I have the following question:

Let $I$ be a homogeneous ideal. Is it true that $I$ is irreducible if and only if it can't be written as the intersection of two homogeneous ideals?

So, is it sufficient checking the irreducibility on homogeneous ideals? If it's true, how can I prove this result?

  • 1
    $\begingroup$ What is the definition of an irreducible ideal ? $\endgroup$ – Cantlog Mar 17 '14 at 19:36
  • $\begingroup$ @Cantlog An ideal which is not the intersection of two proper ideals properly containing it. $\endgroup$ – Alex Becker Mar 31 '14 at 6:23
  • $\begingroup$ @user26857 This question is too old for moderators to migrate - but you could always just ask it on MO (and link back to here so people don't get upset about cross-posting). $\endgroup$ – Alex Becker Apr 2 '14 at 16:49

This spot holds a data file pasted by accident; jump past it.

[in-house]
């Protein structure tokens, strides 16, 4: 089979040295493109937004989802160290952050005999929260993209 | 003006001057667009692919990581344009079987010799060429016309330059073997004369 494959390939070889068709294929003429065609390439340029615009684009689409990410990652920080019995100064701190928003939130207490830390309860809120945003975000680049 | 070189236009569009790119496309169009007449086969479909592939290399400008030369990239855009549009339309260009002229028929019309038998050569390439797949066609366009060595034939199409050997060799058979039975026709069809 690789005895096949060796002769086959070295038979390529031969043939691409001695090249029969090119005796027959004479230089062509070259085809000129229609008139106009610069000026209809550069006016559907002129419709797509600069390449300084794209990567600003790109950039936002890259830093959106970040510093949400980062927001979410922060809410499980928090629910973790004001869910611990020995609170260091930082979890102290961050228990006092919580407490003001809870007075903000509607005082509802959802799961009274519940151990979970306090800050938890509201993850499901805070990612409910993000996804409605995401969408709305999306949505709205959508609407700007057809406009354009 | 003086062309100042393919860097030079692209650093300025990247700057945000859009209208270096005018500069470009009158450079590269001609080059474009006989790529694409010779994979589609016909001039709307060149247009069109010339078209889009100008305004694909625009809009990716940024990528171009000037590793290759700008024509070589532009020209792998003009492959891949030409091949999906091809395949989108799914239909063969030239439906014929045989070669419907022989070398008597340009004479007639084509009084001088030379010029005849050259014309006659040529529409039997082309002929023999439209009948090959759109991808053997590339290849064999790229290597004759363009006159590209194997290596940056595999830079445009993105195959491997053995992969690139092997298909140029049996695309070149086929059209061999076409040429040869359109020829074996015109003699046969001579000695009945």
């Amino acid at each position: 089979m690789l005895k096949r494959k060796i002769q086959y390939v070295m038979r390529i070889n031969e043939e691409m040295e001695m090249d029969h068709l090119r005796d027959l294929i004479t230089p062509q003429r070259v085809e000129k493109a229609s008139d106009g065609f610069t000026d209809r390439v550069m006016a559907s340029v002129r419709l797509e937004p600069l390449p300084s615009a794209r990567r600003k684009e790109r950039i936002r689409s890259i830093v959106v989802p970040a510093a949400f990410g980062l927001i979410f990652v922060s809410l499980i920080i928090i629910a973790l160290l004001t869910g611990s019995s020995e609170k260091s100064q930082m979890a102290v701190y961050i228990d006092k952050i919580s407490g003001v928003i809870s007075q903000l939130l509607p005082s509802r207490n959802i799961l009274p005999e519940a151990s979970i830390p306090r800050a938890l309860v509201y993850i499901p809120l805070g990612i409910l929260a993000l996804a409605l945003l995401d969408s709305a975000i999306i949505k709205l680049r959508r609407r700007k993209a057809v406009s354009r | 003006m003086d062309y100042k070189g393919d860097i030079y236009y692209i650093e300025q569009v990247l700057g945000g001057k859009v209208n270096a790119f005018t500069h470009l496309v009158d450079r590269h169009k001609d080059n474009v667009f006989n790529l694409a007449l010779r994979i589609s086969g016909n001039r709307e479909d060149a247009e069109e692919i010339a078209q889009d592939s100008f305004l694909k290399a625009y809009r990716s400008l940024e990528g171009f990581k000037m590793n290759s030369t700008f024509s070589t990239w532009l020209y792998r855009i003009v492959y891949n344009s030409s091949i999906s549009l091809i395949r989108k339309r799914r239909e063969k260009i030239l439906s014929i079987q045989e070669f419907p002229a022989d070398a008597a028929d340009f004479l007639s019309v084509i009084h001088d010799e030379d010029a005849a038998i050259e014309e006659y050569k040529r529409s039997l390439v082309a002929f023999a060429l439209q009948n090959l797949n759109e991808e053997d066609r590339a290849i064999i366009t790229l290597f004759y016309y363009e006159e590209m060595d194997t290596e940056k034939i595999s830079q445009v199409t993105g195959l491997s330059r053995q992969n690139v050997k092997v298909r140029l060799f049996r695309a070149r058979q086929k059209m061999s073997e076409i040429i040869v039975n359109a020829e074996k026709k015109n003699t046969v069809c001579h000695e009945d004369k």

• $\begingroup$ Asked now on MO, too: mathoverflow.net/questions/162739/… $\endgroup$ – user26857 Apr 10 '14 at 21:11
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    $\begingroup$ A proof posted in here: mathoverflow.net/questions/162739/… See [here][1] for a related question. [1]: mathoverflow.net/questions/215768/… $\endgroup$ – Pham Hung Quy Sep 1 '15 at 3:01

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